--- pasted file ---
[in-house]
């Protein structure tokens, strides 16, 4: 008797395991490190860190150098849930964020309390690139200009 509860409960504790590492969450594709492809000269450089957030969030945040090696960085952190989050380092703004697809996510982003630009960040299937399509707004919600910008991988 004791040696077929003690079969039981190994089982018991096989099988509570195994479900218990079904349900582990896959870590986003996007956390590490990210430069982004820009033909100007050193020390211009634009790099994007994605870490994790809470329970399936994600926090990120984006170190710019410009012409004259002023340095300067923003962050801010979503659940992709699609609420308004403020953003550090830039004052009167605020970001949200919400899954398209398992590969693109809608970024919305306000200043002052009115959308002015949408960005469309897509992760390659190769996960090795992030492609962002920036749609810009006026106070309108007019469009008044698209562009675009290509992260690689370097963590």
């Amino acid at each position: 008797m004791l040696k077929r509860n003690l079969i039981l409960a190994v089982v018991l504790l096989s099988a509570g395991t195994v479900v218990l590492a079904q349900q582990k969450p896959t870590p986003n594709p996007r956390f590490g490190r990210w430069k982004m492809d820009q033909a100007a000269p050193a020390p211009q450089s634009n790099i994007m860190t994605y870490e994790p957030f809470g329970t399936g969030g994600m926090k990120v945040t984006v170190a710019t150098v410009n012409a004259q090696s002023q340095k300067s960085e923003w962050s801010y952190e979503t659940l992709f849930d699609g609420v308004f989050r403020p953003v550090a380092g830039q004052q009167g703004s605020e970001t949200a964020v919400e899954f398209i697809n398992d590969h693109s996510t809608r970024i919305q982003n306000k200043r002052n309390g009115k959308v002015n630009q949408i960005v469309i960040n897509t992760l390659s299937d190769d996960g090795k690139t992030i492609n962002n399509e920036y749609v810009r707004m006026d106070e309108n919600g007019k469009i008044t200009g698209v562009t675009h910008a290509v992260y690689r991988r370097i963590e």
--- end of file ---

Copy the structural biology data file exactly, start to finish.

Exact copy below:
[in-house]
């Protein structure tokens, strides 16, 4: 008797395991490190860190150098849930964020309390690139200009 509860409960504790590492969450594709492809000269450089957030969030945040090696960085952190989050380092703004697809996510982003630009960040299937399509707004919600910008991988 004791040696077929003690079969039981190994089982018991096989099988509570195994479900218990079904349900582990896959870590986003996007956390590490990210430069982004820009033909100007050193020390211009634009790099994007994605870490994790809470329970399936994600926090990120984006170190710019410009012409004259002023340095300067923003962050801010979503659940992709699609609420308004403020953003550090830039004052009167605020970001949200919400899954398209398992590969693109809608970024919305306000200043002052009115959308002015949408960005469309897509992760390659190769996960090795992030492609962002920036749609810009006026106070309108007019469009008044698209562009675009290509992260690689370097963590």
């Amino acid at each position: 008797m004791l040696k077929r509860n003690l079969i039981l409960a190994v089982v018991l504790l096989s099988a509570g395991t195994v479900v218990l590492a079904q349900q582990k969450p896959t870590p986003n594709p996007r956390f590490g490190r990210w430069k982004m492809d820009q033909a100007a000269p050193a020390p211009q450089s634009n790099i994007m860190t994605y870490e994790p957030f809470g329970t399936g969030g994600m926090k990120v945040t984006v170190a710019t150098v410009n012409a004259q090696s002023q340095k300067s960085e923003w962050s801010y952190e979503t659940l992709f849930d699609g609420v308004f989050r403020p953003v550090a380092g830039q004052q009167g703004s605020e970001t949200a964020v919400e899954f398209i697809n398992d590969h693109s996510t809608r970024i919305q982003n306000k200043r002052n309390g009115k959308v002015n630009q949408i960005v469309i960040n897509t992760l390659s299937d190769d996960g090795k690139t992030i492609n962002n399509e920036y749609v810009r707004m006026d106070e309108n919600g007019k469009i008044t200009g698209v562009t675009h910008a290509v992260y690689r991988r370097i963590e």